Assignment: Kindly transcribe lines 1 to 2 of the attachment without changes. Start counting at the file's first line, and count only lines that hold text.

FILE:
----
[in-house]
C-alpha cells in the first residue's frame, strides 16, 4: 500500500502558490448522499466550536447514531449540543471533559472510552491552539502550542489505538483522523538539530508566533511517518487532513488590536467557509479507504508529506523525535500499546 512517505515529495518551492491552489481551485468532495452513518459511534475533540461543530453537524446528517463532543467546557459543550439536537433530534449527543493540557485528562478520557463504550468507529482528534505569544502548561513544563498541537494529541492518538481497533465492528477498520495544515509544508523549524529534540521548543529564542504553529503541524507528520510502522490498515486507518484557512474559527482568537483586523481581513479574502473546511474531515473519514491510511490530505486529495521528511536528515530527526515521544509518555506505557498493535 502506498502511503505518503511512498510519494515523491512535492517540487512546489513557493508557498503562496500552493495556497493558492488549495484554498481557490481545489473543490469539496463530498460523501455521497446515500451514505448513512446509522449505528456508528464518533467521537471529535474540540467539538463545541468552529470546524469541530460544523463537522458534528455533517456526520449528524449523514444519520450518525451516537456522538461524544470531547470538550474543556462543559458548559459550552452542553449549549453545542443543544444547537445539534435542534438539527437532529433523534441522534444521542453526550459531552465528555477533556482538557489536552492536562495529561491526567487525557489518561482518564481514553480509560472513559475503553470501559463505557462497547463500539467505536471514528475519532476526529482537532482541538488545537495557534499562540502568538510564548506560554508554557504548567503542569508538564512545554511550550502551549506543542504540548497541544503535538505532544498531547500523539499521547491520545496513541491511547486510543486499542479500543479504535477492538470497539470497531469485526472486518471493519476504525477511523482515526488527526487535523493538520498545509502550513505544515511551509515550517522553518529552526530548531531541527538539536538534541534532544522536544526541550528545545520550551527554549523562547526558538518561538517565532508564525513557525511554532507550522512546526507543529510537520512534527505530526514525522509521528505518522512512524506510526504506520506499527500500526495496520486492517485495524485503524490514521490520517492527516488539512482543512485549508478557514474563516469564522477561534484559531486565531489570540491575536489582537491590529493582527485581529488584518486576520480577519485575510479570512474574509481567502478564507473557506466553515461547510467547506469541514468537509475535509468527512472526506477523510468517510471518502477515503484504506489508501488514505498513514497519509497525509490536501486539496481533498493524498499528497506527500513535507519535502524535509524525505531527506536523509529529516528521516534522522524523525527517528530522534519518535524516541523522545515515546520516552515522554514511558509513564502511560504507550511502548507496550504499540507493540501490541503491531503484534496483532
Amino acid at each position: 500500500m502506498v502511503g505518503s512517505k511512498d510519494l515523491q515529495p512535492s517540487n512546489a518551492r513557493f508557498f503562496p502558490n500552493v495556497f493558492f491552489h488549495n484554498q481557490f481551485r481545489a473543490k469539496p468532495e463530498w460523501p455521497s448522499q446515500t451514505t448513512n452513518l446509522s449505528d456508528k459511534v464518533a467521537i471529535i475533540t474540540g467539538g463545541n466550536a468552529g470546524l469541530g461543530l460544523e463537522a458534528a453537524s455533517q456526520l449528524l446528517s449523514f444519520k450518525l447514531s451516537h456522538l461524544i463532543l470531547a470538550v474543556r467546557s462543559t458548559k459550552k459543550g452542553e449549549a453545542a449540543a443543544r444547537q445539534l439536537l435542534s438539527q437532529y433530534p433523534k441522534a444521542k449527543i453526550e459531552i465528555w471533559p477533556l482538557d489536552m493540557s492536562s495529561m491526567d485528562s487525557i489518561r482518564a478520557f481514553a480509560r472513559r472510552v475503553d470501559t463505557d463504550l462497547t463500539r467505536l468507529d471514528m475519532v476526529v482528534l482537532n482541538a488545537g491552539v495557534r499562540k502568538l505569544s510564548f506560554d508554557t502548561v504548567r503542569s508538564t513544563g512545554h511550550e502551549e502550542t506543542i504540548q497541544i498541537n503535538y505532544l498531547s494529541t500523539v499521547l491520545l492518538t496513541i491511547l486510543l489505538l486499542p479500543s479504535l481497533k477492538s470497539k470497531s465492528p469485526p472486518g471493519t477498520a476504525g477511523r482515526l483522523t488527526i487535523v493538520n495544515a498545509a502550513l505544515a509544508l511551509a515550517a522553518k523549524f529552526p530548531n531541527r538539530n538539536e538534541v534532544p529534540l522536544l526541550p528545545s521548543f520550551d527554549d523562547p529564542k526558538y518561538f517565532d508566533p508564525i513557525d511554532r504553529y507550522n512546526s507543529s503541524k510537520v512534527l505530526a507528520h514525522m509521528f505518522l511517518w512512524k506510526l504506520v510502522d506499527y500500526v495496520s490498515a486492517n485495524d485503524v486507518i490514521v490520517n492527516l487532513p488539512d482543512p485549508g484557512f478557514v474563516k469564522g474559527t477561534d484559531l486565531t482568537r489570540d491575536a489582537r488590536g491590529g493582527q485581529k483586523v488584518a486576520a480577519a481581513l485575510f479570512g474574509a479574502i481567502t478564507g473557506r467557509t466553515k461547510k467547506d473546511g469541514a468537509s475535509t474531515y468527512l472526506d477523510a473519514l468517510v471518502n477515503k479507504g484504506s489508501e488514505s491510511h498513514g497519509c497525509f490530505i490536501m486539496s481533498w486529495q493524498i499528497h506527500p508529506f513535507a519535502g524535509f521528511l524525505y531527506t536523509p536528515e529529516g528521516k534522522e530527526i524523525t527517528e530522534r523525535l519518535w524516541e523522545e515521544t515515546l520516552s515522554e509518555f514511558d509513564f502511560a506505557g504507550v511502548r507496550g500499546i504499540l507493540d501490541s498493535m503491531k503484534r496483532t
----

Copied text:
[in-house]
C-alpha cells in the first residue's frame, strides 16, 4: 500500500502558490448522499466550536447514531449540543471533559472510552491552539502550542489505538483522523538539530508566533511517518487532513488590536467557509479507504508529506523525535500499546 512517505515529495518551492491552489481551485468532495452513518459511534475533540461543530453537524446528517463532543467546557459543550439536537433530534449527543493540557485528562478520557463504550468507529482528534505569544502548561513544563498541537494529541492518538481497533465492528477498520495544515509544508523549524529534540521548543529564542504553529503541524507528520510502522490498515486507518484557512474559527482568537483586523481581513479574502473546511474531515473519514491510511490530505486529495521528511536528515530527526515521544509518555506505557498493535 502506498502511503505518503511512498510519494515523491512535492517540487512546489513557493508557498503562496500552493495556497493558492488549495484554498481557490481545489473543490469539496463530498460523501455521497446515500451514505448513512446509522449505528456508528464518533467521537471529535474540540467539538463545541468552529470546524469541530460544523463537522458534528455533517456526520449528524449523514444519520450518525451516537456522538461524544470531547470538550474543556462543559458548559459550552452542553449549549453545542443543544444547537445539534435542534438539527437532529433523534441522534444521542453526550459531552465528555477533556482538557489536552492536562495529561491526567487525557489518561482518564481514553480509560472513559475503553470501559463505557462497547463500539467505536471514528475519532476526529482537532482541538488545537495557534499562540502568538510564548506560554508554557504548567503542569508538564512545554511550550502551549506543542504540548497541544503535538505532544498531547500523539499521547491520545496513541491511547486510543486499542479500543479504535477492538470497539470497531469485526472486518471493519476504525477511523482515526488527526487535523493538520498545509502550513505544515511551509515550517522553518529552526530548531531541527538539536538534541534532544522536544526541550528545545520550551527554549523562547526558538518561538517565532508564525513557525511554532507550522512546526507543529510537520512534527505530526514525522509521528505518522512512524506510526504506520506499527500500526495496520486492517485495524485503524490514521490520517492527516488539512482543512485549508478557514474563516469564522477561534484559531486565531489570540491575536489582537491590529493582527485581529488584518486576520480577519485575510479570512474574509481567502478564507473557506466553515461547510467547506469541514468537509475535509468527512472526506477523510468517510471518502477515503484504506489508501488514505498513514497519509497525509490536501486539496481533498493524498499528497506527500513535507519535502524535509524525505531527506536523509529529516528521516534522522524523525527517528530522534519518535524516541523522545515515546520516552515522554514511558509513564502511560504507550511502548507496550504499540507493540501490541503491531503484534496483532